The Gateway Development commissioners received an update on engineering and other aspects of the Hudson Tunnel Project during a meting of the board Tuesday.
In preparation for the start of construction on the Hudson Tunnel Project in 2023, critical supplemental subsurface geotechnical investigations have begun on the West Side of Manhattan to analyze soil and rock characteristics and provide information to engineers about underground conditions.
The geotechnical borings are being drilled more than 100 feet underground at 13 locations on recently acquired property at 260 12th Ave. in Manhattan. The additional borings were identified during a 2019 Request for Information process that sought the input of private industry. Data from the program will inform the geotechnical baseline report, a key input into the Hudson Tunnel Project’s request to enter the engineering phase of the Federal Transit Administration’s Capital Investment Grant Program.
“The Hudson Tunnel Project will put thousands of people to work building needed American infrastructure,” said Balpreet Grewal-Virk, Gateway commission co-chair and New Jersey commissioner. “With the dollars and loan benefits available in the Federal Infrastructure Bill and the analysis of underground conditions we are undertaking, the project is taking big steps toward the start of full construction.”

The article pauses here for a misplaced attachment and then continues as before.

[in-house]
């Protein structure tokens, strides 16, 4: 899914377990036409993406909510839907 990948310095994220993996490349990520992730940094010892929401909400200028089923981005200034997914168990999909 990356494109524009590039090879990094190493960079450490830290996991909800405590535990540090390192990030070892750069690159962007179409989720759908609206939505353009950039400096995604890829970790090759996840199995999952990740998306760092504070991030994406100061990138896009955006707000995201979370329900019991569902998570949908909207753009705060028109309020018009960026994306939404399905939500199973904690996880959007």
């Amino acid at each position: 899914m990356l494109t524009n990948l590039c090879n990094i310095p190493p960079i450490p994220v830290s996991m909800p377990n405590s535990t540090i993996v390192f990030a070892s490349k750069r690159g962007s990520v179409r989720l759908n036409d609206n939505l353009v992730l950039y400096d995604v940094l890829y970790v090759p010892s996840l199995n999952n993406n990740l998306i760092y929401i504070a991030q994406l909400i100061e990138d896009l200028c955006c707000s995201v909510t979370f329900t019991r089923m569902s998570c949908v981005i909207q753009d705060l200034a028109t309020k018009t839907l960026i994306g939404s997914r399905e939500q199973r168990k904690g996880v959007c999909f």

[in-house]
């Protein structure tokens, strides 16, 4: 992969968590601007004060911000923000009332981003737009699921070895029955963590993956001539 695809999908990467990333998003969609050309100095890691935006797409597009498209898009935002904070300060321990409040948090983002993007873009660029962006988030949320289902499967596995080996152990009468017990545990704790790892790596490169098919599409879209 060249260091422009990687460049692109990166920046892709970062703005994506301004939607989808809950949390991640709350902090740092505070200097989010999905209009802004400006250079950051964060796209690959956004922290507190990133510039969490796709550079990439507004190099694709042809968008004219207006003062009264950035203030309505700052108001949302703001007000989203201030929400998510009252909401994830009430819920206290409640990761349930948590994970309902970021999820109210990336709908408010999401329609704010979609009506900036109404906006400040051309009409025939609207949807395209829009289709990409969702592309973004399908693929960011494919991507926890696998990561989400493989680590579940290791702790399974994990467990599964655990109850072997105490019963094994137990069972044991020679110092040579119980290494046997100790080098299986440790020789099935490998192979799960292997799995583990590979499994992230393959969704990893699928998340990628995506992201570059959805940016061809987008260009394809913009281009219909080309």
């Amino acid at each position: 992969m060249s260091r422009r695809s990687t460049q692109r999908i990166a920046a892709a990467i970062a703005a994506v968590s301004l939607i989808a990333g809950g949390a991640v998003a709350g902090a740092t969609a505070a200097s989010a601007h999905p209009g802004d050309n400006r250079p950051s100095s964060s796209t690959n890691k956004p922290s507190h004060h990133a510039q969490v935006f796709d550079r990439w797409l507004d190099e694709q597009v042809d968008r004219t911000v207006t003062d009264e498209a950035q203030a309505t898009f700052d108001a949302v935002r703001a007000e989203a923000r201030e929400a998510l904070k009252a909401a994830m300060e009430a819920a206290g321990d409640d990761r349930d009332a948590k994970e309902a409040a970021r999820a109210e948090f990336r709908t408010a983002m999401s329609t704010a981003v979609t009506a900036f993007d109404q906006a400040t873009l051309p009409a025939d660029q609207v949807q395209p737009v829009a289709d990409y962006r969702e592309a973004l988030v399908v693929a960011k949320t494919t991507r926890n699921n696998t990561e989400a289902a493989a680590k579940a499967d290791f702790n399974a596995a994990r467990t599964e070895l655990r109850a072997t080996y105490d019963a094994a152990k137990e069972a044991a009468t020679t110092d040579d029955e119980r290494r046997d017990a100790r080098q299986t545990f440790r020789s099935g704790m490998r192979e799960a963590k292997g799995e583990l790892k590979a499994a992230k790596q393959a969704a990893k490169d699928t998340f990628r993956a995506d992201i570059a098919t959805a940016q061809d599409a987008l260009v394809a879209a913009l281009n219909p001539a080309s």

“Beginning this final phase of the geotechnical boring program is a key milestone for the Hudson Tunnel Project,” said Steven Cohen, Gateway Commission co-chair and New York commissioner. “We continue to do everything we can to move the project closer to the start of construction as quickly as possible.”
With a Record of Decision issued by the U.S. Department of Transportation in May, Amtrak was able to move quickly to acquire one of the properties needed for the project on Block 675. The acquisition was incorporated into the updated financial plan, saving the Hudson Tunnel Project more than $700 million in cost estimates related to the escalation and risk increases from delays to the project during the prior federal administration.
“Amtrak’s financial commitment to the Hudson Tunnel Project included acquisition of property interests in New York,” explained Tony Coscia, Gateway Commission vice chair and Amtrak commissioner. “Acquiring the property necessary to advance this engineering work not only moves the project closer to full construction, but also helps mitigate cost increases in the project associated with the passage of time.”
Commissioners also approved a code of conduct and procurement guidelines at the Tuesday meeting. These were two of the final policies required by the bistate GDC Act passed by New Jersey and New York, along with bylaws and other corporate governance, ethics and transparency policies approved at previous board meetings this year.